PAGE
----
Friday, June 02, 2006

When is a Mission Trip Not a Mission Trip?

I have been troubled for some time over the misuse of the phrase "mission trip". It seems to me, that missions has come to mean virtually anything today that Christians do in service of God and others. So it was with interest that I ran across the following article by Jim Reapsome on page 7 of the Winter 2005 edition (Vol. 17, No. 3) of The Evangelical Missiological Society's "Occasional Bulletin." Read it over and tell me what you think. I think that this veteran missiologist (he served as editor of Evangelical Missions Quarterly from 1964-1997 and of World Pulse from 1982-1997) has some significant points to make.

Words matter. They tend to shape our thinking and practice. A proper understanding of what "missions" is will largely determine how we carry out the Great Commission in the years to come.

When is a Mission Trip Not a Mission Trip?

Eight senior adults volunteered to go overseas for two weeks to do some repair and maintenance work at a conference center. The Sunday before their departure they stood with their pastor who prayed for them and commissioned them for their missionary assignment. They completed their work satisfactorily and everyone rejoiced at their safe return.

Their experience was far from unique. Thousands of like-minded U. S. Christians have done similar mission trips. The appeal of this kind of missionary service is widespread, not only for seniors, but also for junior high school students and everyone else in between. We lump them altogether as short-term missionaries.

By so doing, we risk blurring the line between biblical missionary service and works of labor and compassion that every Christian should do as part of his normal Christ honoring lifestyle. Help my neighbor build his deck? Sure. Why not? Take a sick friend to her doctor's appointment? Of course. We do these things in our own communities as a matter of course, but no one calls them missions trips. Why then do we call the same kind of work overseas a mission trip? Because we usually do it for missionaries in a cross cultural context. The flight to Bolivia makes it a mission trip because we left home and loved ones to do some work in a culture radically different from our own.

But are those sufficient reasons to qualify painting, building, digging, and repairing as "mission" work? I don't think so. Such activities are valid expressions of our love and commitment to world missions, but in the strict sense, they do not qualify as missionary work. If they do, then everything we do for someone is missionary work. If everything is missionary work, then nothing is missionary work. Why not call them exactly what they are? Work missions, building and repair missions, housekeeping missions, temporary replacement missions, or whatever. The distinction is vitally important if we are to keep gospel proclamation, evangelism, church planting, and discipleship at the heart of what we are supposed to do.

I heard a devoted man talk for half an hour about how excited he was to be part of a team that had gone to Mexico for a week to put the roof on a church. I listened for some clues about what else they had done by way of ministry. Nothing. They could not speak to anyone. They did not hand out Spanish tracts or Bibles. They did not give their testimonies using interpreters.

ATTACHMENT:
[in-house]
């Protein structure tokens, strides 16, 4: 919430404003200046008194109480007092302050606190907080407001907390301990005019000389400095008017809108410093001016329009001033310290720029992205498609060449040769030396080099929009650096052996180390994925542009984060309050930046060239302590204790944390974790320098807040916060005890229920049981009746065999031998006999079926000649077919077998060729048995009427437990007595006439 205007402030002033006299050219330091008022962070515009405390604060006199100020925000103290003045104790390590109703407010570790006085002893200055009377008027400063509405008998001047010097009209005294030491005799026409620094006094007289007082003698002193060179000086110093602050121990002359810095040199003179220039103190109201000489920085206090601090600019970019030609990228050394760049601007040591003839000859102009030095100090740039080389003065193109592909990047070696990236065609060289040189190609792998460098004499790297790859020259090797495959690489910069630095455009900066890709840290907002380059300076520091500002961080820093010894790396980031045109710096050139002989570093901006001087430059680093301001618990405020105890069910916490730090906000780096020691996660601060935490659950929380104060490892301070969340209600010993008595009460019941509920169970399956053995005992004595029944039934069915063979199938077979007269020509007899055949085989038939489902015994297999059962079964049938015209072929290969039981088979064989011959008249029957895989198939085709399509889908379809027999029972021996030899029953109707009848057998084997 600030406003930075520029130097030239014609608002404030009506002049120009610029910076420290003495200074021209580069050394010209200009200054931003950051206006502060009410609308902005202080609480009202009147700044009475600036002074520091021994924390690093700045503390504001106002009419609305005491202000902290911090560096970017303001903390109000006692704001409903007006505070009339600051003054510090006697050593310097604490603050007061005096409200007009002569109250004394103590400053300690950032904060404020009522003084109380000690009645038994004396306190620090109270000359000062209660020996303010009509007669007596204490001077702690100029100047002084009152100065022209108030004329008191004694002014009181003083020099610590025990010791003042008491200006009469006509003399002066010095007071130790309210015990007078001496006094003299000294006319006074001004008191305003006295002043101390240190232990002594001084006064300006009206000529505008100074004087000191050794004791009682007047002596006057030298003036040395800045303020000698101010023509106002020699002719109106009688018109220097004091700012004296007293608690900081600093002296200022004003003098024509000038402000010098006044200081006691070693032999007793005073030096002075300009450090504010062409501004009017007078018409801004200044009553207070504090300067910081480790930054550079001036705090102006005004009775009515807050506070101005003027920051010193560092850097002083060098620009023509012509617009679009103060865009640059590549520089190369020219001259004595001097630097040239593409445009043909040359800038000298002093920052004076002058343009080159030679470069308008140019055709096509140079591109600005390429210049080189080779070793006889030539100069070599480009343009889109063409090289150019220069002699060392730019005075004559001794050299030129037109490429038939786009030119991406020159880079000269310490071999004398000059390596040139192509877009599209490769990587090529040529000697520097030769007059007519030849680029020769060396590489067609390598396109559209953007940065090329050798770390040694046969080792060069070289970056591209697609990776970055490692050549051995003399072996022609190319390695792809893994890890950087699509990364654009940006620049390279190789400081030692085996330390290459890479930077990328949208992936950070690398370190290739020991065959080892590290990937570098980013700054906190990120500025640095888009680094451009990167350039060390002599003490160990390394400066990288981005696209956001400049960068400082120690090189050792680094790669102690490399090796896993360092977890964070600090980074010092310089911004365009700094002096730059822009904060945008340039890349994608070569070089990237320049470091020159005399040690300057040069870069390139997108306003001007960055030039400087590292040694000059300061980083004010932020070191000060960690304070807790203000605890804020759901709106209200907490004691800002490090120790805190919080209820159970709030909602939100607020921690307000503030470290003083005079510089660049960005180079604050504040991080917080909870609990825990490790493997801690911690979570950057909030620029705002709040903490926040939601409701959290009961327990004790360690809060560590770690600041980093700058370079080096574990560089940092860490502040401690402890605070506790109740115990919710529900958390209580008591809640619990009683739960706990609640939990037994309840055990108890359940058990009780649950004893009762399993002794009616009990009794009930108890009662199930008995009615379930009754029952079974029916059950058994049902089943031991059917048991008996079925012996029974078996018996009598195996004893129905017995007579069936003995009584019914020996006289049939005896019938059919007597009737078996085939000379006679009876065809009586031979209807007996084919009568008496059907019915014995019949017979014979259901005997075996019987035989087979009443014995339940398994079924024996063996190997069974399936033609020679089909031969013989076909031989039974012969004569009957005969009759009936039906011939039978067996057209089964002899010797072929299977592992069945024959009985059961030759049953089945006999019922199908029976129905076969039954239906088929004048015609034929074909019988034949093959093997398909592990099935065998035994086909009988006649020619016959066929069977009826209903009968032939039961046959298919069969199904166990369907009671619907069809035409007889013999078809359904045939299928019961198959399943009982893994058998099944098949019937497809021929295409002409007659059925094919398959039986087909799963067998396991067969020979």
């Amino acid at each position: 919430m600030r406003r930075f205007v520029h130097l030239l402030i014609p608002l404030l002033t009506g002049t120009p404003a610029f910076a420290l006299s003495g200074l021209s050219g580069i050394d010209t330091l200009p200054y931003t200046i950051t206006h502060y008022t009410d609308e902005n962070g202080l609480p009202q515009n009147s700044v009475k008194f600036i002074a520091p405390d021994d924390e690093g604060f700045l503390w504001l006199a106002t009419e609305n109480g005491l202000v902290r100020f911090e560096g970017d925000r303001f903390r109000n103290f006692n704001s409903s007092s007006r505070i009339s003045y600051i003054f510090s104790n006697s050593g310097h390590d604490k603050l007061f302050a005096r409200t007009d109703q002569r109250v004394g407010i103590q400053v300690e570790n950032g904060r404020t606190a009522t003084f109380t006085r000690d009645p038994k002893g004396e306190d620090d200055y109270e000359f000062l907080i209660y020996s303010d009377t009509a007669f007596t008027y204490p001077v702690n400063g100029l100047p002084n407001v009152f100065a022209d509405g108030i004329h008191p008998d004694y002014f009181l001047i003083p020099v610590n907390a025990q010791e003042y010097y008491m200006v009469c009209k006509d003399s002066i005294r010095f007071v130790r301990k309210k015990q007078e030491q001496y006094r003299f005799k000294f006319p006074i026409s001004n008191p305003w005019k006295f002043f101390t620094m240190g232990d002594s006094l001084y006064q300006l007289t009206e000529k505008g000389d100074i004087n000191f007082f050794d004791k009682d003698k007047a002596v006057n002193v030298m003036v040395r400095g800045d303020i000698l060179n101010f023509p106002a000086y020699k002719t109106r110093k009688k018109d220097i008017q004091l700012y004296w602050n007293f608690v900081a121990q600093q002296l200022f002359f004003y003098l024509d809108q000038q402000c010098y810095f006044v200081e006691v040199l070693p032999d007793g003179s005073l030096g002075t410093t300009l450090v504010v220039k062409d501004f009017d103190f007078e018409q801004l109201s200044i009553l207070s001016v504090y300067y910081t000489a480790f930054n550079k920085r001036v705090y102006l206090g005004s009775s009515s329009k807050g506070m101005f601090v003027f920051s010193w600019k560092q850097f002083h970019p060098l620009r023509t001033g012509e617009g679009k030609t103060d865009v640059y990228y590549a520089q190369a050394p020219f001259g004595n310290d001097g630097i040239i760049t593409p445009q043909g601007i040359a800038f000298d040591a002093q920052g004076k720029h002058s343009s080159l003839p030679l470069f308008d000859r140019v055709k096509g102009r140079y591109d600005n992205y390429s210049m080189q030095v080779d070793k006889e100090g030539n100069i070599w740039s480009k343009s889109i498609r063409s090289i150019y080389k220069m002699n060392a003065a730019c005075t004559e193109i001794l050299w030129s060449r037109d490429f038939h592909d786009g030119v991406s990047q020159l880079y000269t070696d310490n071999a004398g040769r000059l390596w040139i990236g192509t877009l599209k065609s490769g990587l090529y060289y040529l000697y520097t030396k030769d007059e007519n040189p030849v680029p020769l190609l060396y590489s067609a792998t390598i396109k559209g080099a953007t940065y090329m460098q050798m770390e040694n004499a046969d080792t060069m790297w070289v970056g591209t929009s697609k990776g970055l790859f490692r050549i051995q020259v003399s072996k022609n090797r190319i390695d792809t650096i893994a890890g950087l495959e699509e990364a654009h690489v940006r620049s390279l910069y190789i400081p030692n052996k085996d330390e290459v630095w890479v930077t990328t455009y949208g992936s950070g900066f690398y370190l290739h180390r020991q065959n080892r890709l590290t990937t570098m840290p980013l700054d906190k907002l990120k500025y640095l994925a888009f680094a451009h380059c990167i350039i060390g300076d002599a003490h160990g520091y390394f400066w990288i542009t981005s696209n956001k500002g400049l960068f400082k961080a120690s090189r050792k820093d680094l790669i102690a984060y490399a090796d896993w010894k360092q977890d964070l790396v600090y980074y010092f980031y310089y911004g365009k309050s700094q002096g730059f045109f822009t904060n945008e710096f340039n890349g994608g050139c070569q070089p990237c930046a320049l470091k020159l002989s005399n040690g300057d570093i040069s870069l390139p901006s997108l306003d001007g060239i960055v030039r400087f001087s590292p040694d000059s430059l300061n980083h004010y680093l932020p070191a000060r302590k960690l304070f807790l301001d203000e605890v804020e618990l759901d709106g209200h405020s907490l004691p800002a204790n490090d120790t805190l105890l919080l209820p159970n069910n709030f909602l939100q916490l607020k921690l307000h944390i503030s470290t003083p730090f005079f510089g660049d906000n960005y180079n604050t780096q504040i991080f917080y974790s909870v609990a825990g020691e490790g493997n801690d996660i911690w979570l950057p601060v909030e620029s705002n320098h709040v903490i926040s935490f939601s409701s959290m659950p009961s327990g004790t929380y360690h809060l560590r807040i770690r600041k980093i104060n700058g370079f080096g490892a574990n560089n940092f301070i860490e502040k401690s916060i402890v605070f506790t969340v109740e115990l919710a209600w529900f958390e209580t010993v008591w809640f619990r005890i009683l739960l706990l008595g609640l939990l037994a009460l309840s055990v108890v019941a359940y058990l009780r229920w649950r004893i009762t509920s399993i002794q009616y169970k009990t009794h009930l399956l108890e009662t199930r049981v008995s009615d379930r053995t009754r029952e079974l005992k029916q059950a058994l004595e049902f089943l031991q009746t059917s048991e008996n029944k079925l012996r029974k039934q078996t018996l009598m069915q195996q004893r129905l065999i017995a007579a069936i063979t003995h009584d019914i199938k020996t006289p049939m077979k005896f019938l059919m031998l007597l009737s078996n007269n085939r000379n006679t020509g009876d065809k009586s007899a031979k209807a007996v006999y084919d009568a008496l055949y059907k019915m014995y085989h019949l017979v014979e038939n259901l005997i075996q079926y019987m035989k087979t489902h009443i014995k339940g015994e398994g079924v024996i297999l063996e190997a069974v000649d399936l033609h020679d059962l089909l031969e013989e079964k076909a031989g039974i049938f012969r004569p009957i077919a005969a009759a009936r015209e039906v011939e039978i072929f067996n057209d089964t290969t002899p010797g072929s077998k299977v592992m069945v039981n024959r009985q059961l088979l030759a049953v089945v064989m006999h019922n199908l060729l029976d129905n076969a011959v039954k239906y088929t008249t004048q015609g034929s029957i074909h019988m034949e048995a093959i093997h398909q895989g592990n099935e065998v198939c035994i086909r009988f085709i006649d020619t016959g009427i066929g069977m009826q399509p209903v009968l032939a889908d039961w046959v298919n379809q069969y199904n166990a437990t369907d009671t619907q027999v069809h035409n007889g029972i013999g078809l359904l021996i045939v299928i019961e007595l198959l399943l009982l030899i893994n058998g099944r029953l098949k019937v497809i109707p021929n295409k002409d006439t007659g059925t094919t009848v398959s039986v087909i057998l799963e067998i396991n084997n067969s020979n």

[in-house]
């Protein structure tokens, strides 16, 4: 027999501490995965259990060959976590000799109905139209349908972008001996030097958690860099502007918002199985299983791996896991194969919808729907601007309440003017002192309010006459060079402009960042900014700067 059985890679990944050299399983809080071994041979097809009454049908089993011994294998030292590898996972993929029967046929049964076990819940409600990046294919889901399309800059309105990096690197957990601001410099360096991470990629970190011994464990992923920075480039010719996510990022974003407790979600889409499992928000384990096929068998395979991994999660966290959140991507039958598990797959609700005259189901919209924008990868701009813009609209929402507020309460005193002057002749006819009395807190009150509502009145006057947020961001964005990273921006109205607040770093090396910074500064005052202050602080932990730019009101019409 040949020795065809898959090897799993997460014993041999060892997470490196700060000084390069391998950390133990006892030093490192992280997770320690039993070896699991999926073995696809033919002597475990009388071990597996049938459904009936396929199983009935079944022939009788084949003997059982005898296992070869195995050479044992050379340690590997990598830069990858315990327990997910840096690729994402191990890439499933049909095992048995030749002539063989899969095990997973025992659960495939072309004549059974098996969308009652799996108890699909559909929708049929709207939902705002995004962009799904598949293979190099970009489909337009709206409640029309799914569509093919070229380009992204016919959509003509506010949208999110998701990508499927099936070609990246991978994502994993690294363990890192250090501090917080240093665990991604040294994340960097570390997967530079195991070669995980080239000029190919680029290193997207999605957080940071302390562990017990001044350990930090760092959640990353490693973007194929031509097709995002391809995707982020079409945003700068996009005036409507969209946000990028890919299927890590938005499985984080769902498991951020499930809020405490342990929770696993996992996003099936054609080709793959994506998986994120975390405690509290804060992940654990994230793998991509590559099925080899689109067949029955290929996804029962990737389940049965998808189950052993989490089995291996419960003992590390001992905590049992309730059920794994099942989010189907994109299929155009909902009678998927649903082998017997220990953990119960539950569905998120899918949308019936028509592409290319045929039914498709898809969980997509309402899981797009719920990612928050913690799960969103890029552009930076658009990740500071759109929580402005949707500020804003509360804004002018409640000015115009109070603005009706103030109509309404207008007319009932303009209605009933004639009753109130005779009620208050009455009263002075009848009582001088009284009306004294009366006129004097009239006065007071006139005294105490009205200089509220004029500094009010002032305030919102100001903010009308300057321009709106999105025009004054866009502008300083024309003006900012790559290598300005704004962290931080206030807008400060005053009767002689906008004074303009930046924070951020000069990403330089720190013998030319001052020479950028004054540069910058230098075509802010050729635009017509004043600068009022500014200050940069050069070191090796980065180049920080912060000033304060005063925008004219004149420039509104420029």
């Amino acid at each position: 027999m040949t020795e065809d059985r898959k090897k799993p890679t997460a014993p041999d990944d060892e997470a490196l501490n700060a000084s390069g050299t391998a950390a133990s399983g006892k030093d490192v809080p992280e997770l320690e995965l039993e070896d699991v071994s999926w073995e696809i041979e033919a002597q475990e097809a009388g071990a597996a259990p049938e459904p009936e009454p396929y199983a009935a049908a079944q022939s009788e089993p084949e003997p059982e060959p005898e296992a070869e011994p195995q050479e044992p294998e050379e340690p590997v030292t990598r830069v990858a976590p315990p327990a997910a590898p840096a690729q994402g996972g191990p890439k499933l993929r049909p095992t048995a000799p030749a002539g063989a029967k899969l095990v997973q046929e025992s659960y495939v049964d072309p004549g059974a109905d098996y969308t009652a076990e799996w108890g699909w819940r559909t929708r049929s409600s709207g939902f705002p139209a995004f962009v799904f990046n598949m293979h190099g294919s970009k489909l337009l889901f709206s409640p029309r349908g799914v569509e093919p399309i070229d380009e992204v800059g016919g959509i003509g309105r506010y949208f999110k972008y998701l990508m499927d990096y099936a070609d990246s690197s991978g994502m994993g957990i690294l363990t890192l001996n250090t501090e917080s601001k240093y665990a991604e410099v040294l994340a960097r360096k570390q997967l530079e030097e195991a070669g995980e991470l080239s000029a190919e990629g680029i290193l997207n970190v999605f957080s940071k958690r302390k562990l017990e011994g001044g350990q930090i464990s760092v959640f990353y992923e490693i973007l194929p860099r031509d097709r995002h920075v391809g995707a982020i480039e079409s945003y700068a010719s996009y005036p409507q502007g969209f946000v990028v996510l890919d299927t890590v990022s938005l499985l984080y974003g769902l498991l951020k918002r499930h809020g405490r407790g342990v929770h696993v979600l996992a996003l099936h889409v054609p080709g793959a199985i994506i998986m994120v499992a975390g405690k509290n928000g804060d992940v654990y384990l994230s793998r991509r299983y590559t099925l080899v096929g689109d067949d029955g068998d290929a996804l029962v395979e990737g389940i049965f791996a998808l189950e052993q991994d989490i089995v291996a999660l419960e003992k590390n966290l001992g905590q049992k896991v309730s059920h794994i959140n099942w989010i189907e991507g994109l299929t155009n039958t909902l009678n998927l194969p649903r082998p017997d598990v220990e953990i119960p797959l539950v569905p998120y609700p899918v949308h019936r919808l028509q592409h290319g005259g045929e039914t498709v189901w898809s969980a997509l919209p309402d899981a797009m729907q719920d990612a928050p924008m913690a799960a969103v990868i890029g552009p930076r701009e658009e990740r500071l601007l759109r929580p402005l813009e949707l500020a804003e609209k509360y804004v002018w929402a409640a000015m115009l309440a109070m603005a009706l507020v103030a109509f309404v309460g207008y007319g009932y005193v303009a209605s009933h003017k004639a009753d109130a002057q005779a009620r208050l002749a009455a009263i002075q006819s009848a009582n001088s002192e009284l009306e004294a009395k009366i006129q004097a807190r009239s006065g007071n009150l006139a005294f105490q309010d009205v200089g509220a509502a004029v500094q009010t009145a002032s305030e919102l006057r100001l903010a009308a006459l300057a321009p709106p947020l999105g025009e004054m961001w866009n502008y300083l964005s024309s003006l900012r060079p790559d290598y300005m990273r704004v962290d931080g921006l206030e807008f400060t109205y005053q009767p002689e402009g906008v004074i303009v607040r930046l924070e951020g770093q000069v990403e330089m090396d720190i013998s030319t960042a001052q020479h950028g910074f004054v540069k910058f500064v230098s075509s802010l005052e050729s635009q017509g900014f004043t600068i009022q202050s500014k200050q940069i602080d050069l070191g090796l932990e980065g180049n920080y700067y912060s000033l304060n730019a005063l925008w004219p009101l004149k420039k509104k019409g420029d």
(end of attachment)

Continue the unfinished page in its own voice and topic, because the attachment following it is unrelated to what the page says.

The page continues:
Did I deny the value of their work? Not at all. Where they an inspiration to the pastor and his people? Of course. Did they do missionary work? I don't think so. Good work, yes; missionary work, no. Theirs was a work mission, not a mission trip.

I hope that I am not straining gnats and swallowing camels. It's important for sending churches and schools to be clear about what they are doing. Some teams can go to Mexico to put a roof on a church: others can go and do soccer evangelism, literature outreach, camp ministries, children‘s work, and so on-with the proper qualifications and training. The latter, it seems to me, are doing missionary work.

The eight seniors believed they were doing a noble service for the cause of Christ-and they were. The conference center needed and benefited from their skills and hard work. They were sent off with their church's blessing and prayers. However, not one of them thought they were doing missionary work. They did the kind of good deeds required of all believers by Jesus and the apostles. They took a step that more seniors should take-a step out of their U. S. comfort zones for the sake of Christ overseas. They learned more about the people being taught and trained at the conference center. The building was improved and their lives were enriched. Hard workers? Yes. Compassionate Christians? Yes. Missionary work? No. Let's keep the biblical and historic definitions clear, so that no one can think that after building a church roof, or whatever, his or her work has fulfilled the extraordinary dimensions of the Great Commission.


Anonymous said...

I disagree with the article. Without going into a large diatribe, consider this: when a father works to bring in an income in order to provide food on the table, he doesn't do so just for the sake of his wife and children. He also is providing food on the table for HIMSELF. The article takes the arrogant view point that the only people being "provided for" are those for whom the work is being done. That is simply not true.

Glenn Penner said...

I cannot disagree with you more. Missions is not done for selfish reasons. It is always done for the sake of others. This is not arrogance; this is simply the fact of the true nature of missions, itself.